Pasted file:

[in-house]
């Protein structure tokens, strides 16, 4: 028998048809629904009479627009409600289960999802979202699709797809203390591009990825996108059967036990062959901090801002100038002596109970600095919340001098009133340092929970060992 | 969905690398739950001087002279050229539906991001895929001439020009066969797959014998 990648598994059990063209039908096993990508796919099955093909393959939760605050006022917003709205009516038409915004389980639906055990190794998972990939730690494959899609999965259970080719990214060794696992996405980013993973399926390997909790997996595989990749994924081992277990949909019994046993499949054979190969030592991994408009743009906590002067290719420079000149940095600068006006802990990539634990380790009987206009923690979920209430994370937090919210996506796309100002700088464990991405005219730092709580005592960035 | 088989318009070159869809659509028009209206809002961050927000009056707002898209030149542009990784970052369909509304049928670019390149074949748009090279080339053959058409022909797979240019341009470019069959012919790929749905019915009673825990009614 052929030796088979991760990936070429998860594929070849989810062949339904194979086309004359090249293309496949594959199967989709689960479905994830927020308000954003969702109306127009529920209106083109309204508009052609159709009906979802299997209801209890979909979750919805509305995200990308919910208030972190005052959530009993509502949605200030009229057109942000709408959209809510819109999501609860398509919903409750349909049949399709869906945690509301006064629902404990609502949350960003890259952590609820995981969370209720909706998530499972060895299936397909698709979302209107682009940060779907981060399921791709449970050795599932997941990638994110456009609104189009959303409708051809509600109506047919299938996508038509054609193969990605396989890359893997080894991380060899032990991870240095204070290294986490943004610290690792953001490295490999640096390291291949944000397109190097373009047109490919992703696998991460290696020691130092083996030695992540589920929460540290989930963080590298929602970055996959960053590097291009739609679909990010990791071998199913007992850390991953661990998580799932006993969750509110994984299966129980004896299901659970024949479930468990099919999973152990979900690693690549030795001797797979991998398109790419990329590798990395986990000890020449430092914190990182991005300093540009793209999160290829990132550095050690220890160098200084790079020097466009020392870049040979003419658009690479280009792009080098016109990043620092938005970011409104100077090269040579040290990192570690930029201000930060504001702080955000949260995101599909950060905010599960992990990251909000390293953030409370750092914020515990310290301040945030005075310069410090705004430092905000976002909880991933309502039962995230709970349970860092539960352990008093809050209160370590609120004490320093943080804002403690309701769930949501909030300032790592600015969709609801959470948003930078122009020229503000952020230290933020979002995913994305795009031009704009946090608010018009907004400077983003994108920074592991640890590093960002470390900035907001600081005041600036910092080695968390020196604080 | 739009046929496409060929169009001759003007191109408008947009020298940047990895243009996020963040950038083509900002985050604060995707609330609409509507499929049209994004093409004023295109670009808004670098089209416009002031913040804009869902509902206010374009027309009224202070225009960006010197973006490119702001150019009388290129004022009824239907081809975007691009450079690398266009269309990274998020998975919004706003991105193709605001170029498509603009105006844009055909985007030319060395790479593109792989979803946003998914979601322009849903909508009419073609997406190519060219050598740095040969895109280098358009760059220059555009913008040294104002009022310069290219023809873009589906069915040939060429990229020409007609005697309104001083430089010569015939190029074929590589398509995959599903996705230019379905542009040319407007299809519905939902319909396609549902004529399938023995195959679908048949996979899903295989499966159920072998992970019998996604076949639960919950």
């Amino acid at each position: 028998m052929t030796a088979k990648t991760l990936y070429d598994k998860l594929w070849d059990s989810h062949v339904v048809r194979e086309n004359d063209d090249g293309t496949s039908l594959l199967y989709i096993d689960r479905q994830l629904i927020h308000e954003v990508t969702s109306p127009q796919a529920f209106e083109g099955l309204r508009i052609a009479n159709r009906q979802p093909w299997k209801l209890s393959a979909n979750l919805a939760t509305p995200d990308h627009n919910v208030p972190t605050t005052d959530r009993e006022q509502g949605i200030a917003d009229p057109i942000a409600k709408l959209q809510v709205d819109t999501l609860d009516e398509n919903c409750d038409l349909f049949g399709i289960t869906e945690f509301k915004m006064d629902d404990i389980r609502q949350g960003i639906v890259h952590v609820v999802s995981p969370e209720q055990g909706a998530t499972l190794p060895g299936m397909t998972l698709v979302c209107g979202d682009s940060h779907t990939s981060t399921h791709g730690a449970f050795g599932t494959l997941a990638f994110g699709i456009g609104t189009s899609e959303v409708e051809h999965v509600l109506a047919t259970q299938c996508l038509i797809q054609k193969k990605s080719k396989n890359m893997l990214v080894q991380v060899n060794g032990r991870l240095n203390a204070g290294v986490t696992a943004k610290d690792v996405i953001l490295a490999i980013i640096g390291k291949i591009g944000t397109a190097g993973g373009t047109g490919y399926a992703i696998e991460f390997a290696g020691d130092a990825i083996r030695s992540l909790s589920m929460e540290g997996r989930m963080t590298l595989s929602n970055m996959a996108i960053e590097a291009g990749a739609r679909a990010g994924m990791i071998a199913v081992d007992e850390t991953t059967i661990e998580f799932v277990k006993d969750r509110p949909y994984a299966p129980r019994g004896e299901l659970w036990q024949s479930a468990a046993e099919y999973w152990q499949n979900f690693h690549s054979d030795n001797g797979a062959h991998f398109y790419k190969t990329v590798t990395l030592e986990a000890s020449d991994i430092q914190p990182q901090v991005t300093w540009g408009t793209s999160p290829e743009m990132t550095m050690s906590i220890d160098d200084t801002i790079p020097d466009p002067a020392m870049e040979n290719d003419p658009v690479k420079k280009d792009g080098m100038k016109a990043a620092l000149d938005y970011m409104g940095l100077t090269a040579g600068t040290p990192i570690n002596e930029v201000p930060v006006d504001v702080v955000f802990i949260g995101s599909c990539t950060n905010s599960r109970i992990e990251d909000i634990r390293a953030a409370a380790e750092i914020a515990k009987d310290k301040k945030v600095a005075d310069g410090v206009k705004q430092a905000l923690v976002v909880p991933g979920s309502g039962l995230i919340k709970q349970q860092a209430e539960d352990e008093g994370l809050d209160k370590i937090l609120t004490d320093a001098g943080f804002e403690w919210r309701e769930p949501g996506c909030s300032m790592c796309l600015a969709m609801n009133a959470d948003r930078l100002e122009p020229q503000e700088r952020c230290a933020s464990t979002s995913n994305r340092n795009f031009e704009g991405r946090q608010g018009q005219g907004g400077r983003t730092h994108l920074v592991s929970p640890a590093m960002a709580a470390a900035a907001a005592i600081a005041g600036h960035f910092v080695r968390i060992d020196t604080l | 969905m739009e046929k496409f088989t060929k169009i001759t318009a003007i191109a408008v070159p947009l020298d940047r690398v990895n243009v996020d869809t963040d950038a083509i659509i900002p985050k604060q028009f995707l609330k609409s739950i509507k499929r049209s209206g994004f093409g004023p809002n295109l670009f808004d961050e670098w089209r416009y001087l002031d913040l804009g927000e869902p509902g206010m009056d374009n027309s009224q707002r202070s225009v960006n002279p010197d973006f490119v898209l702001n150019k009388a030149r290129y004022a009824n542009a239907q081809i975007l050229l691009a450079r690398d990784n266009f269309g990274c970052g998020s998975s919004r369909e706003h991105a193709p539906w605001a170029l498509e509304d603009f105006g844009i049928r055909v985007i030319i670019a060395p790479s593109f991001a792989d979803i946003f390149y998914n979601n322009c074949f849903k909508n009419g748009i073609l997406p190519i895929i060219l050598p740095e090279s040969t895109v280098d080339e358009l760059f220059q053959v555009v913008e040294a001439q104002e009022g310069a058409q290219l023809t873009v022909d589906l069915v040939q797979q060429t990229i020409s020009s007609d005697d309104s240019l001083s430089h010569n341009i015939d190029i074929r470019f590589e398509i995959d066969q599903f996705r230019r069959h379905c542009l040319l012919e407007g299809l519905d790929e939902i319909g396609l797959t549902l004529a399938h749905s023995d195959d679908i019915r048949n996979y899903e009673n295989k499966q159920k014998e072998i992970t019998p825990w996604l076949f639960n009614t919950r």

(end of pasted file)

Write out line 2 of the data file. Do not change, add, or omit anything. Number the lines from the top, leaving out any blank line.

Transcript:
């Protein structure tokens, strides 16, 4: 028998048809629904009479627009409600289960999802979202699709797809203390591009990825996108059967036990062959901090801002100038002596109970600095919340001098009133340092929970060992 | 969905690398739950001087002279050229539906991001895929001439020009066969797959014998 990648598994059990063209039908096993990508796919099955093909393959939760605050006022917003709205009516038409915004389980639906055990190794998972990939730690494959899609999965259970080719990214060794696992996405980013993973399926390997909790997996595989990749994924081992277990949909019994046993499949054979190969030592991994408009743009906590002067290719420079000149940095600068006006802990990539634990380790009987206009923690979920209430994370937090919210996506796309100002700088464990991405005219730092709580005592960035 | 088989318009070159869809659509028009209206809002961050927000009056707002898209030149542009990784970052369909509304049928670019390149074949748009090279080339053959058409022909797979240019341009470019069959012919790929749905019915009673825990009614 052929030796088979991760990936070429998860594929070849989810062949339904194979086309004359090249293309496949594959199967989709689960479905994830927020308000954003969702109306127009529920209106083109309204508009052609159709009906979802299997209801209890979909979750919805509305995200990308919910208030972190005052959530009993509502949605200030009229057109942000709408959209809510819109999501609860398509919903409750349909049949399709869906945690509301006064629902404990609502949350960003890259952590609820995981969370209720909706998530499972060895299936397909698709979302209107682009940060779907981060399921791709449970050795599932997941990638994110456009609104189009959303409708051809509600109506047919299938996508038509054609193969990605396989890359893997080894991380060899032990991870240095204070290294986490943004610290690792953001490295490999640096390291291949944000397109190097373009047109490919992703696998991460290696020691130092083996030695992540589920929460540290989930963080590298929602970055996959960053590097291009739609679909990010990791071998199913007992850390991953661990998580799932006993969750509110994984299966129980004896299901659970024949479930468990099919999973152990979900690693690549030795001797797979991998398109790419990329590798990395986990000890020449430092914190990182991005300093540009793209999160290829990132550095050690220890160098200084790079020097466009020392870049040979003419658009690479280009792009080098016109990043620092938005970011409104100077090269040579040290990192570690930029201000930060504001702080955000949260995101599909950060905010599960992990990251909000390293953030409370750092914020515990310290301040945030005075310069410090705004430092905000976002909880991933309502039962995230709970349970860092539960352990008093809050209160370590609120004490320093943080804002403690309701769930949501909030300032790592600015969709609801959470948003930078122009020229503000952020230290933020979002995913994305795009031009704009946090608010018009907004400077983003994108920074592991640890590093960002470390900035907001600081005041600036910092080695968390020196604080 | 739009046929496409060929169009001759003007191109408008947009020298940047990895243009996020963040950038083509900002985050604060995707609330609409509507499929049209994004093409004023295109670009808004670098089209416009002031913040804009869902509902206010374009027309009224202070225009960006010197973006490119702001150019009388290129004022009824239907081809975007691009450079690398266009269309990274998020998975919004706003991105193709605001170029498509603009105006844009055909985007030319060395790479593109792989979803946003998914979601322009849903909508009419073609997406190519060219050598740095040969895109280098358009760059220059555009913008040294104002009022310069290219023809873009589906069915040939060429990229020409007609005697309104001083430089010569015939190029074929590589398509995959599903996705230019379905542009040319407007299809519905939902319909396609549902004529399938023995195959679908048949996979899903295989499966159920072998992970019998996604076949639960919950």